World needs to mark faith persecution
Lord David Alton of Liverpool is calling for an international day for victims of religious persecution.
The Catholic peer says the world must do more to tackle the oppression faced by people of all faiths after turning a blind eye to the abuse of religious minorities in Syria, Iraq and Burma.
He warns that those responsible for the persecution ‘scoff’ at the thought of being brought to justice, while the international community fails to step in, making a mockery of all human rights protocol.
‘We have singularly failed to prevent, protect or to punish,’ Lord Alton writes in The Times. ‘Have we learned anything from the Holocaust or the genocides in Rwanda, Bosnia…? We miss the ‘red flags’ of such atrocities.’
The Catholic peer believes that religious persecution must be properly understood before it leads to mass atrocities, and ‘one small step…to improve public and political awareness would be to establish a UN-led day commemorating the victims of religious persecution,’ he writes.
‘Without acknowledging the religious character of such crimes, there will never be an adequate response.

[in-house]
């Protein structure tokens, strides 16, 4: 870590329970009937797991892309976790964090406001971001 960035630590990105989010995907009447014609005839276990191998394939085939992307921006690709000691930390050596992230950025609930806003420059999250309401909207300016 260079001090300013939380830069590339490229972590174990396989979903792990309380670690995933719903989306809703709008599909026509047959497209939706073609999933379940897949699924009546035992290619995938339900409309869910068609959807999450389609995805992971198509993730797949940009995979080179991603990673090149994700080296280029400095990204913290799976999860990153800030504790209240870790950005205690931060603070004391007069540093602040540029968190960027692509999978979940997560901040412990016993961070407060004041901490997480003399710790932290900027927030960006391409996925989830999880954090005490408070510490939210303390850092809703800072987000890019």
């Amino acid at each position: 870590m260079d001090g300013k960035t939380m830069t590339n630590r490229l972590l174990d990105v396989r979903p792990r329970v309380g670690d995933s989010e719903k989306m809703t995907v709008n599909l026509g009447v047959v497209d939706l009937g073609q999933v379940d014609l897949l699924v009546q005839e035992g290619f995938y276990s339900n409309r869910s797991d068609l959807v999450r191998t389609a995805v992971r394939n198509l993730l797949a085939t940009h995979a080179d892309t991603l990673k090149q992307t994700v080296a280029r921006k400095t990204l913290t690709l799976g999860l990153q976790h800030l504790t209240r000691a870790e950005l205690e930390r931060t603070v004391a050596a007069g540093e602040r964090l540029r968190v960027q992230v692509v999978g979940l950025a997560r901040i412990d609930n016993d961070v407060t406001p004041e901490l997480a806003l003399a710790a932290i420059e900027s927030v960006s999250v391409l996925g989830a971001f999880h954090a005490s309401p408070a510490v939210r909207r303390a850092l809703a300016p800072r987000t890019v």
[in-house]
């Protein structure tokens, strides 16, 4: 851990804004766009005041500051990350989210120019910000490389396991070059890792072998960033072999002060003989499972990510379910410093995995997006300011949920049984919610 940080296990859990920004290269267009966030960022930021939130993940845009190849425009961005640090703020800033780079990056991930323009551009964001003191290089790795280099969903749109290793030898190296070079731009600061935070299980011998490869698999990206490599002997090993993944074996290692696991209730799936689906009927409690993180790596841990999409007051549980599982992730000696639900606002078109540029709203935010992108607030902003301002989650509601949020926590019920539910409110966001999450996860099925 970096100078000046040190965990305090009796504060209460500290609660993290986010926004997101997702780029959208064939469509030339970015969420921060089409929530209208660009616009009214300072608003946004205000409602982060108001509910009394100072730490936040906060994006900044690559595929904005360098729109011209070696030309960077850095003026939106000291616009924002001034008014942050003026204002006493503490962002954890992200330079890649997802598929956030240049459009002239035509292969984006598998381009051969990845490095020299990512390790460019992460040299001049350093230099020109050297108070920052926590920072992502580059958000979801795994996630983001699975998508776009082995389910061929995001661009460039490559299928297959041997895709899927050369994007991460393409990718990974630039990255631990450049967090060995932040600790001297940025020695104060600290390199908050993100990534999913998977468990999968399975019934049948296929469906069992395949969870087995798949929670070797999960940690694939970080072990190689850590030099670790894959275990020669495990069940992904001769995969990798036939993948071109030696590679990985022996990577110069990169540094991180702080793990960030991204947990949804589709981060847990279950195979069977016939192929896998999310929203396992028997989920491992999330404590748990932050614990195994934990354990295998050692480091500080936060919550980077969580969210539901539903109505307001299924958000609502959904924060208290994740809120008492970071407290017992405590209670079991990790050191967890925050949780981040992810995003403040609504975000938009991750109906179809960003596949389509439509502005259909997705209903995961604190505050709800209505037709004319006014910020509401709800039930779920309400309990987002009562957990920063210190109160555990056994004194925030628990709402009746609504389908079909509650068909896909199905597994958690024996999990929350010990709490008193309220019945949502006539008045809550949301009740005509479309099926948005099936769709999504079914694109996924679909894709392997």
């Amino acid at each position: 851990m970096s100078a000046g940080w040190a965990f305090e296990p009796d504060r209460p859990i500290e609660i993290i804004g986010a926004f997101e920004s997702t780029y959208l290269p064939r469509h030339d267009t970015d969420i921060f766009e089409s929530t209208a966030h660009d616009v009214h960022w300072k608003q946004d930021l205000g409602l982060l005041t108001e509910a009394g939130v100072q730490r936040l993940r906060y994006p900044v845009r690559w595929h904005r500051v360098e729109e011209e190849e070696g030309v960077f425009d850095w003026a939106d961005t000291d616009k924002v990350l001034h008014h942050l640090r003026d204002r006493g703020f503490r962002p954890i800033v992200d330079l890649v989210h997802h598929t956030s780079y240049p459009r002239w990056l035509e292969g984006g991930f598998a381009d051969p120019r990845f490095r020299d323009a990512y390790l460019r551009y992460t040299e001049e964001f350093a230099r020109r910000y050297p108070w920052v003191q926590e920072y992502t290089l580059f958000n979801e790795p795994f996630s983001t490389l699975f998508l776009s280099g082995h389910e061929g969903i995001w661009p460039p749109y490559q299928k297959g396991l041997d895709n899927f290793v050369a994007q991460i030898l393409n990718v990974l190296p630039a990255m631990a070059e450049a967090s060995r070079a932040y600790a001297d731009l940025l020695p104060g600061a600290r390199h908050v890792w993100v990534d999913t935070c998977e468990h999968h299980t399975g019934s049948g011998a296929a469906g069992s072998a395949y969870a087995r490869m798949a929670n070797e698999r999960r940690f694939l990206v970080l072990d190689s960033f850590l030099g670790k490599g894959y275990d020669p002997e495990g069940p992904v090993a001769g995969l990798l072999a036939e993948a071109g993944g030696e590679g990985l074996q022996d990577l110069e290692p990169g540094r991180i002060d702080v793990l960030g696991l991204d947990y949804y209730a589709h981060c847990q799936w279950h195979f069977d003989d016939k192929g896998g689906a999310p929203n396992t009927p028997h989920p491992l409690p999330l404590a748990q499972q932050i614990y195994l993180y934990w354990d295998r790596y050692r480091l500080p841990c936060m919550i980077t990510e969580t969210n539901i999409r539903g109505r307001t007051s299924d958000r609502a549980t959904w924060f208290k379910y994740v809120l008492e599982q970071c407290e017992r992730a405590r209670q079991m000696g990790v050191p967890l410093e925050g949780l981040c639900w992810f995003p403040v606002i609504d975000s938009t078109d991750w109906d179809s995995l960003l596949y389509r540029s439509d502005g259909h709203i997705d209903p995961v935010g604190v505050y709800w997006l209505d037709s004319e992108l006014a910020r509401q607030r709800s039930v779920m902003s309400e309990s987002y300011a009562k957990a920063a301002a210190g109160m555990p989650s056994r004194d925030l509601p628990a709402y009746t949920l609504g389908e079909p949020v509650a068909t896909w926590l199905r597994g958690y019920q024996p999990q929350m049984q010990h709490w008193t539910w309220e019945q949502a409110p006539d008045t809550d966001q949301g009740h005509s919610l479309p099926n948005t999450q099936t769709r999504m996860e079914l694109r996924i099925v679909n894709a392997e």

‘The annual event could let the victims of such mass atrocities tell their stories and to remind the world of how it looked the other way.’
Picture: St John Paul II prays at the Hill of Crosses in Siauliai, Lithuania, in 1993. Tens of thousands of crosses had been placed there by Lithuanians to mark the sufferings caused by deportation, imprisonment and persecution. (CNS photo/Arturo Mari, L’Osservatore Romano).Tags: 1993, atrocities, Bosnia, Burma, deportation, faith, genocides, Hill of Crosses, Holocaust, human rights, imprisonment, international, international day, Iraq, Lithuania, Lithuanians, Lord Alton, Lord David Alton of Liverpool, minorities, persecution, religious minorities, religious persecution, Rwanda, Siauliai, St John Paul II, sufferings, Syria, UN, victims, world